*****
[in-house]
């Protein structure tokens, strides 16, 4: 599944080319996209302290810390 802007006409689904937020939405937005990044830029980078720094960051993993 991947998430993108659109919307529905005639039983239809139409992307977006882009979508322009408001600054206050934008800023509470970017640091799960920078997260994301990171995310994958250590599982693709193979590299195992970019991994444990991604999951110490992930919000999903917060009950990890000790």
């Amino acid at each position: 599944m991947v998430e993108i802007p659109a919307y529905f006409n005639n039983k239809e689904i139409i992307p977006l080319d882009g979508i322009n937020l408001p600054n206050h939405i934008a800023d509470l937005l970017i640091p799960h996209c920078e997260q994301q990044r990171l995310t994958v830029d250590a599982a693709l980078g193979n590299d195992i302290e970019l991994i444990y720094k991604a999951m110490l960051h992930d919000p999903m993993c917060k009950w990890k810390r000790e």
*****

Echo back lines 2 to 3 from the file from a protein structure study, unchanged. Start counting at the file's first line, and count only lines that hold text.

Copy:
């Protein structure tokens, strides 16, 4: 599944080319996209302290810390 802007006409689904937020939405937005990044830029980078720094960051993993 991947998430993108659109919307529905005639039983239809139409992307977006882009979508322009408001600054206050934008800023509470970017640091799960920078997260994301990171995310994958250590599982693709193979590299195992970019991994444990991604999951110490992930919000999903917060009950990890000790």
């Amino acid at each position: 599944m991947v998430e993108i802007p659109a919307y529905f006409n005639n039983k239809e689904i139409i992307p977006l080319d882009g979508i322009n937020l408001p600054n206050h939405i934008a800023d509470l937005l970017i640091p799960h996209c920078e997260q994301q990044r990171l995310t994958v830029d250590a599982a693709l980078g193979n590299d195992i302290e970019l991994i444990y720094k991604a999951m110490l960051h992930d919000p999903m993993c917060k009950w990890k810390r000790e």